IBLS Editorial Associates
The United States requires E-commerce sellers to store their business records electronically. To have confidence in the processes and methodology used to store records electronically, the Internal Revenue Service promulgates acceptable standards of electronic record keeping for tax purposes.
Today, many businesses use electronic data interchange (EDI) as a means of storing and transferring data. Through EDI, sellers and consumers complete transactions and exchange data and documents, including sales invoices and purchase orders. EDI reduces the need to prepare and retain hard-copy documents, as they can be stored electronically.
E-commerce transactions are stored on a computer-readable medium, such as a disk, tape, CD, or DVD.
The issue of whether keeping electronic records meet the requirements set forth in various applicable statutes and regulations and what steps must be taken in order to bring electronic records within compliance of said statues and regulations must be addressed.
In response to the above concerns, the IRS has proposed several rules relating to generating and retaining electronic documents. Accordingly, organizations that use electronic medium for transactions have to generate adequate electronic documents to support those transactions and also should retain these documents for IRS audit and verification. Violation of these regulations can lead to significant cost and penalties.
What is Electronic Record Keeping?
It is very difficult to keep and maintain electronic records given the nature of the computer based storage material. It is quite possible that such records might get lost, destroyed, or altered. There is also the risk that an untrained or careless employee may accidentally use a backup disk or tape, overwrite a historical file, and in the process erase all proof of any transactions.
What are the requirements recognized by IRS for Electronic Record Keeping?
Section 6001 of Internal Revenue Code requires that every person who is liable for any tax imposed shall keep such records, render such statements, make such returns, and comply with such rules and regulations as the Secretary may from time to time prescribe.
Other requirements include Treas. Reg. Sec. 1.6001-1(a), which states that the taxpayer should keep permanent books of accounts or records. Further, such records should sufficiently establish the amount of gross income, deductions, credits, or other matters required to be shown on a tax or information return.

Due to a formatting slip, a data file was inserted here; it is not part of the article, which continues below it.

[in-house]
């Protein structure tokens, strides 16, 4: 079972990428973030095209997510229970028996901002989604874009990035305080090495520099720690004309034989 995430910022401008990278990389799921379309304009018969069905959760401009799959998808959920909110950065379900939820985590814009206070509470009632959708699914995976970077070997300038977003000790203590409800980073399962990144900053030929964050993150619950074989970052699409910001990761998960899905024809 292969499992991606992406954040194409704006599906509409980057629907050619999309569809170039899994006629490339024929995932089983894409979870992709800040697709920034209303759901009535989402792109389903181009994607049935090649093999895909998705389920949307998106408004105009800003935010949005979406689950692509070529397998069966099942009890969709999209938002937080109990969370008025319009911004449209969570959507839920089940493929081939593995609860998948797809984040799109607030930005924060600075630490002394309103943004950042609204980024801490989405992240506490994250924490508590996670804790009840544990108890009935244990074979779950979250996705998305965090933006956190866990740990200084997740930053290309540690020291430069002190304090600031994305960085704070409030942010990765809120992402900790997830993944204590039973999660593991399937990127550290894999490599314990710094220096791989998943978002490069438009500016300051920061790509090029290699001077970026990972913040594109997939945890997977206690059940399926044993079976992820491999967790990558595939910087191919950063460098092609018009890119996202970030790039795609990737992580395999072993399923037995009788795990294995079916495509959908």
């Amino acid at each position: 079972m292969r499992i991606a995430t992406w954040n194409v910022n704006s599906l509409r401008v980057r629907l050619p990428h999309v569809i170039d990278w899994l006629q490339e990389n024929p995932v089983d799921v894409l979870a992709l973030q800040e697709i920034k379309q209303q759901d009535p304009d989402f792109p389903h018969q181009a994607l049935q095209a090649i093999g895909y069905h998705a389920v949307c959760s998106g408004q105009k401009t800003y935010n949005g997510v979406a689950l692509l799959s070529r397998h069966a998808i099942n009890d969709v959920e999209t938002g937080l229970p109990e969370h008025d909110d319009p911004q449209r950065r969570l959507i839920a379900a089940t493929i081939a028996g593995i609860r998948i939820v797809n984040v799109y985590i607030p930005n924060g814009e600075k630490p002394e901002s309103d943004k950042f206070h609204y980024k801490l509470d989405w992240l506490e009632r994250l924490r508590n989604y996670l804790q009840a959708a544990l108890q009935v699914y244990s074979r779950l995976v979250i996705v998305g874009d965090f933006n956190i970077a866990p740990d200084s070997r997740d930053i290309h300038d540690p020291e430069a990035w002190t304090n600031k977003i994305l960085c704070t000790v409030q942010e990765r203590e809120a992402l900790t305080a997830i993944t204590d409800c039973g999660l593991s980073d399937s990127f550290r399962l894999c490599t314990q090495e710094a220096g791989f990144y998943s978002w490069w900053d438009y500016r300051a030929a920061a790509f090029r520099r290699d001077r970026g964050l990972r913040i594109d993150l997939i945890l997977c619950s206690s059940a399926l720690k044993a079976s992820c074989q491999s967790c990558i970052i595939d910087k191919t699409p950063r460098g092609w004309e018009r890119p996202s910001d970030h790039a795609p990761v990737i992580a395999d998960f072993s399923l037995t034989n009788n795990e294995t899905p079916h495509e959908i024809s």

In addition to the general requirements stated above, Rev. Rul. 71-20 provides what electronic data can come under the purview of the meaning of IRC Sec. 6001 of the Code and Reg. Sec. 1.6001-1. The Rule provides that machine-sensible data media used for recording, consolidating, and summarizing accounting transactions and records within a taxpayer's automatic data processing system (ADP) are the records within the meaning of abovementioned sections.
The IRS also provides important guidelines on machine-sensible records in Rev. Proc. 91-59. Rev. Proc. 91-59 becomes applicable if the taxpayer is having assets of $10 million or more. It also applies to taxpayers with assets of less than $10 million if:
(1) The books of accounts and records of the transactions are only available in machine-sensible format, or
(2) Computations based upon machine-sensible records can only be reasonably verified or recomputed by use of a computer, as in LIFO inventory valuations or
(3) The taxpayer is notified by the IRS that machine-sensible records must be retained.
What are the hardware requirements?
The IRS has not provided any particular requirements for hardware settings. However, it is expected that the taxpayer have the suitable hardware to process the electronically retained records at the time of an IRS examination. Moreover, it is necessary to inform the IRS if there is any decrease in ability to process such records.
It is important that taxpayers place all necessary computer resources at the disposal of the IRS during a review thereby enabling all the relevant electronic records (records retained in machine-readable form) to be processed. Violation of this requirement will be treated same as that of violation of the record keeping requirements under Section 6001.
What are the penalties for non-compliance of IRS requirements?
Non-compliance of requirements of Rev. Proc. 91-59 can result in both a civil and a criminal penalty. Taxpayers may be subject to the civil penalty enumerated in IRC Sec. 6662 (a). This section provides a penalty of 20% on the portion of an underpaid tax due to negligence or intentional disregard of relevant rules and regulations.
With regard to criminal penalties, IRC Sec. 7203 provides that if taxpayer willfully fails to keep records or willfully fails to supply information, as required by the IRC, it is deemed to be a commission of a misdemeanor (misconduct). The wrongdoer may become subject to imprisonment up to one year and/or a fine of $25,000 ($100,000 fine is for corporations), plus the cost of prosecution.